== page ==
Plant Profiles Bearded Darnel

Bearded darnel disguises itself as wheat. It poisons livestock and sometimes people. Probably the plant called tares in the Bible is bearded darnel. In the thirteenth chapter of Matthew, Jesus tells a parable about it.

The parable

A man plants a field of wheat, but an enemy comes and contaminates the crop with the seeds of tares. Tares looks like wheat when it is growing, but can be distinguished once it matures.

The weed seeds must be separated from the wheat, because they are toxic. But the landowner says not to pull up the tares yet, “…while you are pulling the weeds, you may root up the wheat with them. Let both grow together until the harvest. At that time I will tell the harvesters: First collect the weeds and tie them in bundles to be burned; then gather the wheat and bring it into my barn.” (This New International Version translation is from, which offers translations and commentary.)

The point of the parable seems to be that it is sometimes impossible to tell good from evil in this world, so it is best to let God judge others.

The plant

Bearded darnel, lolium temulentum, is a common weed, found in fields and waste ground throughout the world, but particularly in the Middle East. It does indeed resemble wheat until harvest time. At harvest time, wheat may bend while tares remain erect, and the tares’ seed heads may attain a darker color.

Wheat is sown close together, and pulling up the tares would in fact pull up wheat as well.

Bearded darnel is a species of annual ryegrass, growing up to four feet high depending upon variety and circumstances. The spikelets contain four to eight seeds, arranged alternately on the main stalk. Each seed is about the size of a small wheat grain. Here is a description at Henriette’s herbal.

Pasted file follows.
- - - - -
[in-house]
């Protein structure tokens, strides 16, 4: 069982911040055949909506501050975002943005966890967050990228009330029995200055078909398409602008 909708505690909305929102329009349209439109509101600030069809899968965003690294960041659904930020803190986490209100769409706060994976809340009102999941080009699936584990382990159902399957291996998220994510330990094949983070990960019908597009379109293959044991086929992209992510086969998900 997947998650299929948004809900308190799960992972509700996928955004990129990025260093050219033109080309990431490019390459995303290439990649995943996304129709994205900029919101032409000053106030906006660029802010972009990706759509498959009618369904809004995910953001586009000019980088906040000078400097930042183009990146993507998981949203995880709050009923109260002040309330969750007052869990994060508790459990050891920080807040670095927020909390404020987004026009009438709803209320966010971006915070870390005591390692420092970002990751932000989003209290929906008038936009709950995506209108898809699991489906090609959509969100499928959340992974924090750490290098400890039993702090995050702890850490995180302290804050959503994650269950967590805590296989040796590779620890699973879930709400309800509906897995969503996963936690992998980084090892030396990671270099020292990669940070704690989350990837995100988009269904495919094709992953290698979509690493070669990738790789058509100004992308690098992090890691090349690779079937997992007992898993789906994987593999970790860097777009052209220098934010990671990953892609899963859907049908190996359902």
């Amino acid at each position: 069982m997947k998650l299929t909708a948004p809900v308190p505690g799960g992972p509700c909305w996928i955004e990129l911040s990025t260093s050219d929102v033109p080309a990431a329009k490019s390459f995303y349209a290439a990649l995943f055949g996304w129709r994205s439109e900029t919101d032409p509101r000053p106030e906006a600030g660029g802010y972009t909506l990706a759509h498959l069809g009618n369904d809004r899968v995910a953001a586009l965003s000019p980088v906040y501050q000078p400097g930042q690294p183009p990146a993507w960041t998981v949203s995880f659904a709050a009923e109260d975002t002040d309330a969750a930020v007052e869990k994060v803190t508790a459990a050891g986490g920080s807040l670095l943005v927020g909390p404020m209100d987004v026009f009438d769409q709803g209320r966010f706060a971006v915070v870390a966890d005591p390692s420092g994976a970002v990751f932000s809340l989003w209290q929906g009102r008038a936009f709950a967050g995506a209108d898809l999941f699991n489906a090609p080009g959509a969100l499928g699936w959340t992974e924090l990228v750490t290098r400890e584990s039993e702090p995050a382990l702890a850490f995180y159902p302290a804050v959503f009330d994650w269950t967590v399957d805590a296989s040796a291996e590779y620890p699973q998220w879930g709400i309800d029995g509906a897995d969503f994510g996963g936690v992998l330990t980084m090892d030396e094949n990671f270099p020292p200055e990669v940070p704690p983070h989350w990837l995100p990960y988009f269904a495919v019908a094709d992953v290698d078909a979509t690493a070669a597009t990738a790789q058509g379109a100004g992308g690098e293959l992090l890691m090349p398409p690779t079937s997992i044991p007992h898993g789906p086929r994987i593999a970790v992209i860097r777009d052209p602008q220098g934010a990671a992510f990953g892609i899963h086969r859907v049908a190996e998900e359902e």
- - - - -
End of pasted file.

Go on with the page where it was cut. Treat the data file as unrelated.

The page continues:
The poison

Bearded darnel poison, temuline, can actually kill people, and apparently does kill livestock on occasion; its effects can be quite severe. It produces “drunkenness” of a sort: staggering, impaired speech, trembling, vision defects, and stupefaction. Oddly, though, the ryegrass may not be what produces the poison.

The fungus

A fungus, endoconidium temulentum, lives in most bearded darnel plants. It is an endophyte, that is, a fungus that lives within the plant’s tissues without doing its host any harm. Though we think of fungus as an infection, this one is helpful to the plant, as explained by D. Andrew White, here.

The fungus produces the toxin that makes the plant poisonous to insects and herbivores. Thus, the symbiosis produces its own insecticide, protecting the plant from being eaten before it can reproduce. The plant, in return, protects the fungus, and carries it on in its seed line.

Though bearded darnel may not be good to eat or drink, it is an interesting example of mutualism, as well as an illustration of a moral precept.